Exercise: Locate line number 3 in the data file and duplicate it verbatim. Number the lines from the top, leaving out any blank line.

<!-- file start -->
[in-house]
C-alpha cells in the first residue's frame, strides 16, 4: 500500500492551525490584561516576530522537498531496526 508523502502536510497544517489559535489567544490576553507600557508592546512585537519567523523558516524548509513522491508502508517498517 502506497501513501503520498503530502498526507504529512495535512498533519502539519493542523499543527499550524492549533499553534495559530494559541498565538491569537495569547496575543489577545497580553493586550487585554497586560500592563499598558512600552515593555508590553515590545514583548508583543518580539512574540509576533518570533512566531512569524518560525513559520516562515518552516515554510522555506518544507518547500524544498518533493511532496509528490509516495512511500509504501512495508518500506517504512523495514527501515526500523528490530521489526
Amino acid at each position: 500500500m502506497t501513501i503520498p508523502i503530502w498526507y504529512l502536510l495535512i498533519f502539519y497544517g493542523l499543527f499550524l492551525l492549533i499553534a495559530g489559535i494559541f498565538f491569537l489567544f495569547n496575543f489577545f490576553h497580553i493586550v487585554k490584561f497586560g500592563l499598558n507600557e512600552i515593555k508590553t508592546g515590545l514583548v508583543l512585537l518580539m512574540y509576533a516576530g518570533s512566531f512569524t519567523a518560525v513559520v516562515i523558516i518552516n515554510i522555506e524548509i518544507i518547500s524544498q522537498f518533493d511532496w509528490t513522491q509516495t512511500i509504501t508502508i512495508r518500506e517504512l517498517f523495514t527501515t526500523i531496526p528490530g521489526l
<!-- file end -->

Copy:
Amino acid at each position: 500500500m502506497t501513501i503520498p508523502i503530502w498526507y504529512l502536510l495535512i498533519f502539519y497544517g493542523l499543527f499550524l492551525l492549533i499553534a495559530g489559535i494559541f498565538f491569537l489567544f495569547n496575543f489577545f490576553h497580553i493586550v487585554k490584561f497586560g500592563l499598558n507600557e512600552i515593555k508590553t508592546g515590545l514583548v508583543l512585537l518580539m512574540y509576533a516576530g518570533s512566531f512569524t519567523a518560525v513559520v516562515i523558516i518552516n515554510i522555506e524548509i518544507i518547500s524544498q522537498f518533493d511532496w509528490t513522491q509516495t512511500i509504501t508502508i512495508r518500506e517504512l517498517f523495514t527501515t526500523i531496526p528490530g521489526l